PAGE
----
Federal Court in California Just Handed Down OUTRAGEOUS Ruling on Concealed Carry

U.S. Post Office & Courthouse, 7th & Mission Sts, SF

In a 7-4 decision by the 9th Circuit Court of Appeals in San Francisco, it was ruled that concealed carry is not a right covered in the 2nd Amendment of the U.S. Constitution.

California is known for its stringent gun control laws. As a “may issue” state, local authorities can judge whether or not to issue concealed carry permits to applicants. Obtaining a concealed carry permit is easier in the more rural counties compared with larger urban areas such as San Francisco and Los Angeles. Some areas are considered “no issue.”

[Read Related Article:  Hillary Clinton on 2nd Amendment:  “If it is a Right…”]

In the bigger cities, one must demonstrate “good cause” to the sheriff or police chief in order to carry a concealed gun. Citing the Second Amendment or appealing to self-defense is not sufficient. It has to be proven that the applicant’s life is in imminent danger. And even then, it’s still up to the sheriff or police chief.

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Such was the nature of this lawsuit. According to the court document’s summary, the appellants had intended to obtain licenses to carry guns in public for self-defense, but they were denied on the grounds that they lacked “good cause” – not only for concealed carry but also to have a firearm at all. The appellants argued that these restrictions constituted violations of the 2nd Amendment.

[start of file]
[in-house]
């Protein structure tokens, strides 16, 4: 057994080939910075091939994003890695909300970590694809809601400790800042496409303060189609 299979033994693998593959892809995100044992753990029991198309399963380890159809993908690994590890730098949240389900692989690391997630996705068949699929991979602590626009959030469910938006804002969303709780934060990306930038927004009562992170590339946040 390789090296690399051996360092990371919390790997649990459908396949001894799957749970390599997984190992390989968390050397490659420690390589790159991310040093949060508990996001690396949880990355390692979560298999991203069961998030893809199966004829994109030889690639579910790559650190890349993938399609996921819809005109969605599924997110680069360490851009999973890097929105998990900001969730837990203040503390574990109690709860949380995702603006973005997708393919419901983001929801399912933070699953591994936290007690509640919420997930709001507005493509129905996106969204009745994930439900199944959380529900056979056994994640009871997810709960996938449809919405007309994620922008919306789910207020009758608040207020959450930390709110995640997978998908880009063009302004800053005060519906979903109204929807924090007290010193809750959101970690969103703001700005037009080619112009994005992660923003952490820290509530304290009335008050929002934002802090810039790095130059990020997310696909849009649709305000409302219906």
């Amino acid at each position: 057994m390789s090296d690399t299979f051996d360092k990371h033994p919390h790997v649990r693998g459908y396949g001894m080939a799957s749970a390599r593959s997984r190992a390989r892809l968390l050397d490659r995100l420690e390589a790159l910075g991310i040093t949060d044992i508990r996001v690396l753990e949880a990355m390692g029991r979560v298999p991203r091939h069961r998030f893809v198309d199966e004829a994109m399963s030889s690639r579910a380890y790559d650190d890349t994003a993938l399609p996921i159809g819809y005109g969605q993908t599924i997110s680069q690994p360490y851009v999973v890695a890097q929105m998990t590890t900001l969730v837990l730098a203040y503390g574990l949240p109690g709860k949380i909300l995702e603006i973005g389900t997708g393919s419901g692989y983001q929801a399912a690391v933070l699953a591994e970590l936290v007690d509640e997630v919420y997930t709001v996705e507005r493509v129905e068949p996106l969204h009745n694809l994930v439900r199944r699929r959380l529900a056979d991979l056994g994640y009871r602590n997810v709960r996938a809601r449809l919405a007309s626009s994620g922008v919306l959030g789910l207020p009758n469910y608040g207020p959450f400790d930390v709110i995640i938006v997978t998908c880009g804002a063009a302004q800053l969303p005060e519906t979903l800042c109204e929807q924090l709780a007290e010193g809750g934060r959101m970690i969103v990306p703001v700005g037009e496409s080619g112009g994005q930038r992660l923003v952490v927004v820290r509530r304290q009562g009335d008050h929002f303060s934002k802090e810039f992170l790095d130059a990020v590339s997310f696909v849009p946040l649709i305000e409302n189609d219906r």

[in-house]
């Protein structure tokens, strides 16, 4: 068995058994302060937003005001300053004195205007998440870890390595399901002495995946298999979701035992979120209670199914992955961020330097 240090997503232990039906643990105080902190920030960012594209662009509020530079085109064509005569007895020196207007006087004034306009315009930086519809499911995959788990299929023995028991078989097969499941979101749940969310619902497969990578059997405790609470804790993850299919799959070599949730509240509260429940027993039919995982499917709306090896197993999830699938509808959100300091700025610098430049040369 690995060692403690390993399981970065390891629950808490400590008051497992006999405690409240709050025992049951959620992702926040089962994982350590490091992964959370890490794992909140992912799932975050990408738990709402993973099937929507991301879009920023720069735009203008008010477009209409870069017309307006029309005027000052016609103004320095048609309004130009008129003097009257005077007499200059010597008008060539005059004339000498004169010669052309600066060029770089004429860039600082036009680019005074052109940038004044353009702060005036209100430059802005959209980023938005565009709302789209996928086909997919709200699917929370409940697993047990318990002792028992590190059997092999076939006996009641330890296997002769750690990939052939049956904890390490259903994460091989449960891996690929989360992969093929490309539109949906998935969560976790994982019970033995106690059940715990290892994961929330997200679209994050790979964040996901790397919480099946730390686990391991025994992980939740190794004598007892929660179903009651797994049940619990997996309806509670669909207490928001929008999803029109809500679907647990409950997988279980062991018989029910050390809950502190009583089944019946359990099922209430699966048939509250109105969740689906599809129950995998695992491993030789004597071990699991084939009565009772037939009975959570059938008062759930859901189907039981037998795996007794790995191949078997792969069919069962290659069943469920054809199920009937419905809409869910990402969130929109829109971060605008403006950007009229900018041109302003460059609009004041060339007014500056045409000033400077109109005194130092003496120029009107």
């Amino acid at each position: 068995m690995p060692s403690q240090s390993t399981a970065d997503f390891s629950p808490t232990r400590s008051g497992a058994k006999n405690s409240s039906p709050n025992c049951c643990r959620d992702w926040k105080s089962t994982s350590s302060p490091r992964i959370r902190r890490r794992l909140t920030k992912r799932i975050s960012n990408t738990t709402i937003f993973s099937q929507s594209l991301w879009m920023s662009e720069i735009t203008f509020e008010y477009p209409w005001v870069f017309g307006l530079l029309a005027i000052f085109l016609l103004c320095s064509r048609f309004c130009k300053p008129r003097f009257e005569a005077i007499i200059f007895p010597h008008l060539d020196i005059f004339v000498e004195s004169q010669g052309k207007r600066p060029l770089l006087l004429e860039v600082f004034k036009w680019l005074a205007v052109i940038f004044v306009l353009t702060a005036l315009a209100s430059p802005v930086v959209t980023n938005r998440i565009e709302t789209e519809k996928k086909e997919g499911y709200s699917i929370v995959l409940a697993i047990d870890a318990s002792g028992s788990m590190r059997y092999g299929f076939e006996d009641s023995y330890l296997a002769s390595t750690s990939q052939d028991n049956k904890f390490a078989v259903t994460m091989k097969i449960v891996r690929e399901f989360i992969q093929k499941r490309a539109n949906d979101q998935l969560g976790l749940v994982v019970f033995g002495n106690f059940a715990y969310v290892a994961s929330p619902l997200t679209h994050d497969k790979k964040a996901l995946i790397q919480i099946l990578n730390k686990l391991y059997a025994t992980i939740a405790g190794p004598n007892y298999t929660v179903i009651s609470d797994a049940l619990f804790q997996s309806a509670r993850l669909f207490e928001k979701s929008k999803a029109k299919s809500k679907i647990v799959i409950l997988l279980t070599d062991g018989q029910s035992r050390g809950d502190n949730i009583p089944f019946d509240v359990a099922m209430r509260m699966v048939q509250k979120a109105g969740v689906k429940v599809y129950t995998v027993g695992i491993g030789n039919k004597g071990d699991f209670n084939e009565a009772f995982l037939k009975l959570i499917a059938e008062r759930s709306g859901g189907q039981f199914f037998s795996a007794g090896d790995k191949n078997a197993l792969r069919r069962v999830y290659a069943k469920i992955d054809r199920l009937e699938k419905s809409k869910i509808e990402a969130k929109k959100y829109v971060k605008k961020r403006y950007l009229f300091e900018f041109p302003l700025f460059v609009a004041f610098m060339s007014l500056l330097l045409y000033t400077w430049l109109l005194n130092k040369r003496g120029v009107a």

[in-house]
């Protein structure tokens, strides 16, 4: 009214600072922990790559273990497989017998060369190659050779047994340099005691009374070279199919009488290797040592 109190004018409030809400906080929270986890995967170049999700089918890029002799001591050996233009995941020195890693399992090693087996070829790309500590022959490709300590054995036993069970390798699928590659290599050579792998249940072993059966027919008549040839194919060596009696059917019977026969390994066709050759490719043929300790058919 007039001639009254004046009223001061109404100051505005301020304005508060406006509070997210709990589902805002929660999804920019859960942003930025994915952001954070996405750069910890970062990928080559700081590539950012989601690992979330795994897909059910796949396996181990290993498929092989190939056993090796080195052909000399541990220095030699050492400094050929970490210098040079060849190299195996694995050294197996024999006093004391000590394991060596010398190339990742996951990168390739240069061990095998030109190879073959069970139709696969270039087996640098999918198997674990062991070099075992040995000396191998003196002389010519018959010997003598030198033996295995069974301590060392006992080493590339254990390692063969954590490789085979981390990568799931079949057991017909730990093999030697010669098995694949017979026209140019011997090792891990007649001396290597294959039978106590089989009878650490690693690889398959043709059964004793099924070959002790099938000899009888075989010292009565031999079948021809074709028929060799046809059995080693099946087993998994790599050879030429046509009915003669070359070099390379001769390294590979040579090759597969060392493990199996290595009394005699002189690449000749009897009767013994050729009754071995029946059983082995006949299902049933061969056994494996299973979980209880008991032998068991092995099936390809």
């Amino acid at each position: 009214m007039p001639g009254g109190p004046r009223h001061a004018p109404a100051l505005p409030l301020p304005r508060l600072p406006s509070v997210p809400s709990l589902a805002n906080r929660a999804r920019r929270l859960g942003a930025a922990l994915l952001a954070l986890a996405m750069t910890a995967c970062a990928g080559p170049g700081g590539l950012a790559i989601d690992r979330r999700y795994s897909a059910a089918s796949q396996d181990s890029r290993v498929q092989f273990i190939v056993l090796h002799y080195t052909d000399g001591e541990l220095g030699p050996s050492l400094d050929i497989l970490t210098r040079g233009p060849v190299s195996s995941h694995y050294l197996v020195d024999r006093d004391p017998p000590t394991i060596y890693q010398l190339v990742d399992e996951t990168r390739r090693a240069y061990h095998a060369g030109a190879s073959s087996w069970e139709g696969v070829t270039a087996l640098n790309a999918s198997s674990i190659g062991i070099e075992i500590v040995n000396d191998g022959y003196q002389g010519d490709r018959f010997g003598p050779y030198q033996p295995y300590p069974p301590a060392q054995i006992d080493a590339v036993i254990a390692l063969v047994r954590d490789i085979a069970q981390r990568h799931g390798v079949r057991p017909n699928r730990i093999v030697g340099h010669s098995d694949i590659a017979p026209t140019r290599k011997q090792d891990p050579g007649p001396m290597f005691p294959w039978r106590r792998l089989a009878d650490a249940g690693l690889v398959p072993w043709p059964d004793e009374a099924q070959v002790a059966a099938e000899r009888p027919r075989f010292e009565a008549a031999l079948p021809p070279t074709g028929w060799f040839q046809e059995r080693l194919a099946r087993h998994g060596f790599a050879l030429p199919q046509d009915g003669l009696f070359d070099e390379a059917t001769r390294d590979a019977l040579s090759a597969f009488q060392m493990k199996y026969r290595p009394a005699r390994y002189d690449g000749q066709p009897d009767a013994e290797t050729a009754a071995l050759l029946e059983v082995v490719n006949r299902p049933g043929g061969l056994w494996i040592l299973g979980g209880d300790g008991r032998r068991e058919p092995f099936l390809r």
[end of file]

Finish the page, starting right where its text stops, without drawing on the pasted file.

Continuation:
The majority of judges didn’t see it that way. According to the majority opinion:

“The en banc court held that the history relevant to both the Second Amendment and its incorporation by the Fourteenth Amendment lead to the same conclusion: The right of a member of the general public to carry a concealed firearm in public is not, and never has been, protected by the Second Amendment. Therefore, because the Second Amendment does not protect in any degree the right to carry concealed firearms in public, any prohibition or restriction a state may choose to impose on concealed carry — including a requirement of “good cause,” however defined — is necessarily allowed by the Amendment…”

Additionally, Judge William A. Fletcher – who wrote the majority opinion – opined, “The carrying of concealed weapons was consistently forbidden in England beginning in 1541; was consistently forbidden in the American colonies; and was consistently forbidden by the states.”


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